Rather than a horizontal polygonal drum, the apparatus and method of this invention utilize a stack of sieves for making particle size analyses. The sample to be analyzed is introduced onto the topmost (coarsest) sieve of the stack and the entire stack is vibrated or shaken as a unit to separate the fractions retained on the respective sieves. At the bottom of the stack is a pan (which is referred to and treated herein as a "sieve" even though it is actually imperforate) which catches and holds the fines that have fallen through all the other sieves. The individual sieves are then automatically and sequentially removed from the stack and emptied onto a weighing apparatus which sequentially records the weight of each fraction, from which the weight percentage proportions of the respective fractions can be calculated. In a preferred embodiment, each sieve of the stack is separately mounted or cantilevered from a conveyor having a vertically oriented section or run and is movable around a horizontal bottom roll below the vertical run. The conveyor is advanced or indexed downwardly to move the sieves downwardly to swing the sieves sequentially around the bottom roll. Each sieve is inverted by its movement around the bottom roll, and dumps the retained particles onto an electronic weigh scale. The diameter of the bottom roll is such that a sieve moving around the bottom roll is tipped sufficiently to dump the particles retained on it before particles are dumped from the next sieve. The sieves are thereby emptied individually, and the various fractions are weighed separately. After all the sieves have been emptied, the conveyor reverses to return the empty sieves back around the roll, where they are again aligned as a stack to receive and analyze a subsequent sample. The entire operation is automatic.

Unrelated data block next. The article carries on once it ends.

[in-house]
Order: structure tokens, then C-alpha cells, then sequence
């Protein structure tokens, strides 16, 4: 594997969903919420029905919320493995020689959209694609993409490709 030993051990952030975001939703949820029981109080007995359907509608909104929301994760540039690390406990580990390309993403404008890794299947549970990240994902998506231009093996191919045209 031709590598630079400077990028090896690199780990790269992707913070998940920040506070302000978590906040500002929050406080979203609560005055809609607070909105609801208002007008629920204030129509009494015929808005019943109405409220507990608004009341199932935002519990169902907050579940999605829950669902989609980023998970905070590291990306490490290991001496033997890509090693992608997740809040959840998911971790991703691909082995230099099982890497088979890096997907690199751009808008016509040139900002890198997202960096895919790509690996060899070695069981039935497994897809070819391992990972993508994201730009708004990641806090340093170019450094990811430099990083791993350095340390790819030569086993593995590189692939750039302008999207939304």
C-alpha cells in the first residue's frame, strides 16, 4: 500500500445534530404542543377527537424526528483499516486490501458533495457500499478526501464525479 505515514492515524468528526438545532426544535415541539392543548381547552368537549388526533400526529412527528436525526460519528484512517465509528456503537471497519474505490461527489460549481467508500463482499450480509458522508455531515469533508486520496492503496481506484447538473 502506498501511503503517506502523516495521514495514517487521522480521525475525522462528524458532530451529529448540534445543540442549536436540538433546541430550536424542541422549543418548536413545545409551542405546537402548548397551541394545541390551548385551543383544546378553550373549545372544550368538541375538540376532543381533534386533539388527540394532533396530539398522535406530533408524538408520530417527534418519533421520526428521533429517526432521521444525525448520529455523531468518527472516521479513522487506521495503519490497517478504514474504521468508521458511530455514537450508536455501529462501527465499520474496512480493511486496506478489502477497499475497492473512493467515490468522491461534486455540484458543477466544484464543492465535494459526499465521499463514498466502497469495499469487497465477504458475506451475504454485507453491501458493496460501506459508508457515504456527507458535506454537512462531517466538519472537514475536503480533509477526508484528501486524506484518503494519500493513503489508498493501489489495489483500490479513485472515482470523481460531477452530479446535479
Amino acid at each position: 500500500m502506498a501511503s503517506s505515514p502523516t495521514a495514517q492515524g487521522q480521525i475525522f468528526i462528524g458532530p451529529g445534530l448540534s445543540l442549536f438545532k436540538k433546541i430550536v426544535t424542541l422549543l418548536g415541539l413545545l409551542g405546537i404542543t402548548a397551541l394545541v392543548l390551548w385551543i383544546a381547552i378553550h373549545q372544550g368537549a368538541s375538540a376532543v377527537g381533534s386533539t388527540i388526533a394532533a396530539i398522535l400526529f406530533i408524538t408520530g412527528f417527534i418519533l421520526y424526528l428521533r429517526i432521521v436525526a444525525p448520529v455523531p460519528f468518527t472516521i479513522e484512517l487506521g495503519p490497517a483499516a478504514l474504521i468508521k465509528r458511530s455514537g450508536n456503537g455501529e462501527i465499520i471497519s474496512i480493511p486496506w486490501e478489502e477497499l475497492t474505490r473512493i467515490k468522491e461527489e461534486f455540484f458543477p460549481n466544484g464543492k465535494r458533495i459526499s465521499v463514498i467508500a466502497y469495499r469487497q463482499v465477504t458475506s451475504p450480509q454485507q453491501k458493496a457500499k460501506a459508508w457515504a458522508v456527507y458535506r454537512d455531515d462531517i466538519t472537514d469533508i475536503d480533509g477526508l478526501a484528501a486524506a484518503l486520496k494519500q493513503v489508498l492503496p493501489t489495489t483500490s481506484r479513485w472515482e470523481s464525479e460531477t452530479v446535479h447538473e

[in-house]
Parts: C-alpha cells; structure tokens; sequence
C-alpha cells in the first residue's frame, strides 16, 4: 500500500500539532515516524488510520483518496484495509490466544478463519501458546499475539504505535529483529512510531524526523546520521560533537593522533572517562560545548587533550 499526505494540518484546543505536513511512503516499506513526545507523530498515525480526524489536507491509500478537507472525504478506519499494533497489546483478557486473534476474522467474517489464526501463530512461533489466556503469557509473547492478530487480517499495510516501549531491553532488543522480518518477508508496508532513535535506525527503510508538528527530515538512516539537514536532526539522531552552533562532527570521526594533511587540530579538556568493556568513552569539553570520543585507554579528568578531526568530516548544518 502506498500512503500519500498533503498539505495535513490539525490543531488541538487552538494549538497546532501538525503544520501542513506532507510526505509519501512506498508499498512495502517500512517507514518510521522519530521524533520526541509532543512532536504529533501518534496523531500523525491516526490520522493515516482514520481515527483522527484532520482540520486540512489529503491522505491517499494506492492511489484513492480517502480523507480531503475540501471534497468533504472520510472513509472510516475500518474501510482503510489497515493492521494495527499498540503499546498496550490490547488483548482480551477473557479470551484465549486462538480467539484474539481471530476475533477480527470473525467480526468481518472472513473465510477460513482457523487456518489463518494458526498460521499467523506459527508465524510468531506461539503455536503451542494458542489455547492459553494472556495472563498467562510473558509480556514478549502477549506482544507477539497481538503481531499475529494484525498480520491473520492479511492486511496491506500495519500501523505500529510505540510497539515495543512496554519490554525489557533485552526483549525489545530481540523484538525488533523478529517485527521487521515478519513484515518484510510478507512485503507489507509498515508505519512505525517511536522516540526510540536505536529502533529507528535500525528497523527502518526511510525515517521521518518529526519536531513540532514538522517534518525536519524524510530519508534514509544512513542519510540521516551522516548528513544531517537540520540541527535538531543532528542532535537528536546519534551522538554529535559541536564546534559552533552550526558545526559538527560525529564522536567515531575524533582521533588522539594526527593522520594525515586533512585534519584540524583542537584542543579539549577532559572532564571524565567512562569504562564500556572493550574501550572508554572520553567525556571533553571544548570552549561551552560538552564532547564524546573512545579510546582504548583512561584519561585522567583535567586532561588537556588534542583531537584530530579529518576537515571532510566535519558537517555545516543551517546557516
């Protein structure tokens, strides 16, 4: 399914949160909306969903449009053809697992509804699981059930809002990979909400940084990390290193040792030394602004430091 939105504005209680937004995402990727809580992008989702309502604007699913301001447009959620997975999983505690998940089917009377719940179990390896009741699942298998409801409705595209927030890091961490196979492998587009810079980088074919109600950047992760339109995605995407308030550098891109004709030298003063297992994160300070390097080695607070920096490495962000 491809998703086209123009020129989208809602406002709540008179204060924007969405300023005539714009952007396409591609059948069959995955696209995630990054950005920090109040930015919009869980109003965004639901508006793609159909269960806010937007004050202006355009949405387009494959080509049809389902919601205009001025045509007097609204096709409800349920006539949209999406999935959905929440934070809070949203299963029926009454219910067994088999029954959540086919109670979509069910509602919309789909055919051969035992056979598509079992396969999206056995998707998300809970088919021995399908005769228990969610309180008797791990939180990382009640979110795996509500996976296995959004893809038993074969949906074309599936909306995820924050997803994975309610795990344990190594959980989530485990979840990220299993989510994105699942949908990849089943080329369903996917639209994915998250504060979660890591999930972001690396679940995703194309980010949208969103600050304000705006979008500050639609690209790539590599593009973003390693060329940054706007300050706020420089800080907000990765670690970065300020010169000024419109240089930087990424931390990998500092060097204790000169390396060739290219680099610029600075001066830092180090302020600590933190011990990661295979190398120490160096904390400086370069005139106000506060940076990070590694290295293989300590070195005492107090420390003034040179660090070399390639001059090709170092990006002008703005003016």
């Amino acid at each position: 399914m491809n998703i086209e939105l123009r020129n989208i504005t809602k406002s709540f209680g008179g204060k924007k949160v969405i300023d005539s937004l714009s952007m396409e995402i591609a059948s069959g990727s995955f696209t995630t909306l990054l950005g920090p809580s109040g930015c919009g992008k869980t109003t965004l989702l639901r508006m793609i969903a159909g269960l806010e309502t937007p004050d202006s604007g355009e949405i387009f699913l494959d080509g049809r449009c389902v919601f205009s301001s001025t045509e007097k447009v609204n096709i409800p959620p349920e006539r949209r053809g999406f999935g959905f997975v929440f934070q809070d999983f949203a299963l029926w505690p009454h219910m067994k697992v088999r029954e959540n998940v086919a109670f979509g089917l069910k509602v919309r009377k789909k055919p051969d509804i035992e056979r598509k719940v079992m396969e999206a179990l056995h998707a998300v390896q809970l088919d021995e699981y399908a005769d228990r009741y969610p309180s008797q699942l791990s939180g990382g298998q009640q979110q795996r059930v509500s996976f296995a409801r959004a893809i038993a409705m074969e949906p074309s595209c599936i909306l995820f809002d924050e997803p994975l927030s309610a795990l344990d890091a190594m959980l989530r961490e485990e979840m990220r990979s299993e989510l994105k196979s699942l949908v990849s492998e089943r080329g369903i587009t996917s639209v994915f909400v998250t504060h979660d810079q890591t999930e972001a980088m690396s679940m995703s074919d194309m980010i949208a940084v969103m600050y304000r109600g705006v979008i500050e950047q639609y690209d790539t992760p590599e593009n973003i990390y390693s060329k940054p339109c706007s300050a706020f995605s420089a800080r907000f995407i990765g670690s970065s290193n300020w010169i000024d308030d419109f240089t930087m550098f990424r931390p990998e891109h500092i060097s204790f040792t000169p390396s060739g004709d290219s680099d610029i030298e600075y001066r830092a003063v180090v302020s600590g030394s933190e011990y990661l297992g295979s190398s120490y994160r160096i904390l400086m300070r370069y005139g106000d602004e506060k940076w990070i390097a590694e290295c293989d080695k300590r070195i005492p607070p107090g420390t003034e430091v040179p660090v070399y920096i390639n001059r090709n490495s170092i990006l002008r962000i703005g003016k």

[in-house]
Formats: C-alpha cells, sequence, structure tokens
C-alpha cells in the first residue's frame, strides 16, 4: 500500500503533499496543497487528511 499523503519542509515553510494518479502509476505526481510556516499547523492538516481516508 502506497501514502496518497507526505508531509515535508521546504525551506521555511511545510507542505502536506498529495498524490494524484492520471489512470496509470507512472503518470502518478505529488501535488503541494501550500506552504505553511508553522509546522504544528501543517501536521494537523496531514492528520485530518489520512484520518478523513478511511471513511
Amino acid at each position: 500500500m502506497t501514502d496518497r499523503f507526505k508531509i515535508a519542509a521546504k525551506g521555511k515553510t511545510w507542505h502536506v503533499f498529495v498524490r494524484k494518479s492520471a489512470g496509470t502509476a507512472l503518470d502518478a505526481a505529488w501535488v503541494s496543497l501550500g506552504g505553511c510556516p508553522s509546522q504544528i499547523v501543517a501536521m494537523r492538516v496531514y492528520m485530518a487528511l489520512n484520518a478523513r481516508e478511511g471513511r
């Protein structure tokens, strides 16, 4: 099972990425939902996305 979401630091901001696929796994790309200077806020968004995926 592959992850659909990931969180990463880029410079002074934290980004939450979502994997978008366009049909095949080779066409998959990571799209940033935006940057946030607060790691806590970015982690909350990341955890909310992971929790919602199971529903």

To insure complete emptying of each fraction from its sieve before weighing, the apparatus optionally but preferably includes an automatic sieve cleaner. The cleaner engages each sieve while it is inverted over the weighing pan, after most of the particles have fallen from it. The cleaner operates a brush or other cleaning device whereby remaining adherent particles are dislodged and emptied from the sieve for weighing with the rest of the fraction separated on it.

Because the sieves are cantilever-mounted, they tend to tip or sag under gravity on the vertical run and thereby become cocked or disaligned with one another. This would prevent accurate fraction separation. The invention includes optional but preferred means for automatically temporarily clamping the sieves together, in alignment on a vertical axis, for shaking. The clamping means is released after shaking so that the sieves can be individually moved around the bottom roll.

It is an advantage of the apparatus of the invention that it can utilize U.S. Standard, Tyler, or other sieves, in their pre-existing sizes and configurations. Many users are accustomed by long practice to performing particle size analyses on U.S. Standard or Tyler screens; frequently, production parameters are specified in size ranges as determined by such analyses. An analysis performed on a different type of analyzer, no matter however accurate, does not usually correlate identically with an analysis made with standard screens. In this invention, standard stacking sieves can be used in the apparatus to make the separations. Close correlation of an analysis provided by this invention with pre-existing stack screen analyses is thereby achieved.